Nuclear can't answer climate change, and it's bad for our health

Beyond Nuclear has produced two, short, accessible handbooks that are available to order. These booklets can be found on our Beyond Nuclear International website at this link:

The Beyond Nuclear handbooks -- Climate change and why nuclear power can't fix it; and Radiation and harm to human health -- outline in short, clear and compelling arguments just why nuclear power is a hindrance to climate change, and dangerous to the health of humans, whether through accident or routine operation. The easy-to-read booklets, in a handy format, are fully referenced and are designed to provide straightforward explanations that discount the pro-nuclear myths.

If you would like order hard copies, please contact Linda Pentz Gunter at 301.270.2209 or Please specify which booklet you want and how many of each and be sure to include your mailing address if you are not already on our database.


California wildfire could be spreading radioactive contamination from cold war site.

The Woolsey fire's suspected (not yet confirmed) starting point, about 1000 yards from the 1959 reactor meltdownPlease sign the petition. Listen to Nuclear Hotseat episode #386.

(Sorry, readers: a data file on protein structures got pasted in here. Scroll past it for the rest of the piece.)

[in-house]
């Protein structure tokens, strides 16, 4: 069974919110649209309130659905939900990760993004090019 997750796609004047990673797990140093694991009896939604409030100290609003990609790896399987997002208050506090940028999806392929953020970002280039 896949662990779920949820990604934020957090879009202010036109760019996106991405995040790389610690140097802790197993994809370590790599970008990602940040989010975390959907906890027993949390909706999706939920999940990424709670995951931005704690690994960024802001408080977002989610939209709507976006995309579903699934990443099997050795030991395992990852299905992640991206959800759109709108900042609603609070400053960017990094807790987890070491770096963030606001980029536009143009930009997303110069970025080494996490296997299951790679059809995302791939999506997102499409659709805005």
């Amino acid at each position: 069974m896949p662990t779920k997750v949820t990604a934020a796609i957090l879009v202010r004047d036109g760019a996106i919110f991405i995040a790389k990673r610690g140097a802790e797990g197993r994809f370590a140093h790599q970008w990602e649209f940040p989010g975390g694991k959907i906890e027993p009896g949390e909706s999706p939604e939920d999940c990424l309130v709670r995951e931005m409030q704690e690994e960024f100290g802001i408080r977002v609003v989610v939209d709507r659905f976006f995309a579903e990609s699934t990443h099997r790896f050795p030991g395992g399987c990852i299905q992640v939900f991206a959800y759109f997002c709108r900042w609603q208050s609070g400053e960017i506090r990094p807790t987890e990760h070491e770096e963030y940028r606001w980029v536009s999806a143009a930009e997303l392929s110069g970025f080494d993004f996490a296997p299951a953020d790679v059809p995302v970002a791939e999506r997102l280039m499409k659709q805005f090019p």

For decades the community around Santa Susanna Field Laboratory (SSFL), just north of Los Angeles, California, asked that the site be cleaned of chemical and radioactive contamination. Now it may be too late to contain it. The Woolsey fire, which evidence indicates started at SSFL, continues to devastate California. It could also be carrying pollution from the former research site to other areas.

Scientists at SSFL experimented with new rocket, weapons and nuclear reactor technologies, leaving a dangerous legacy of environmental contamination, including releases from a reactor meltdown at the site in 1959. Surrounding suburban communities have experienced elevated cancer rates.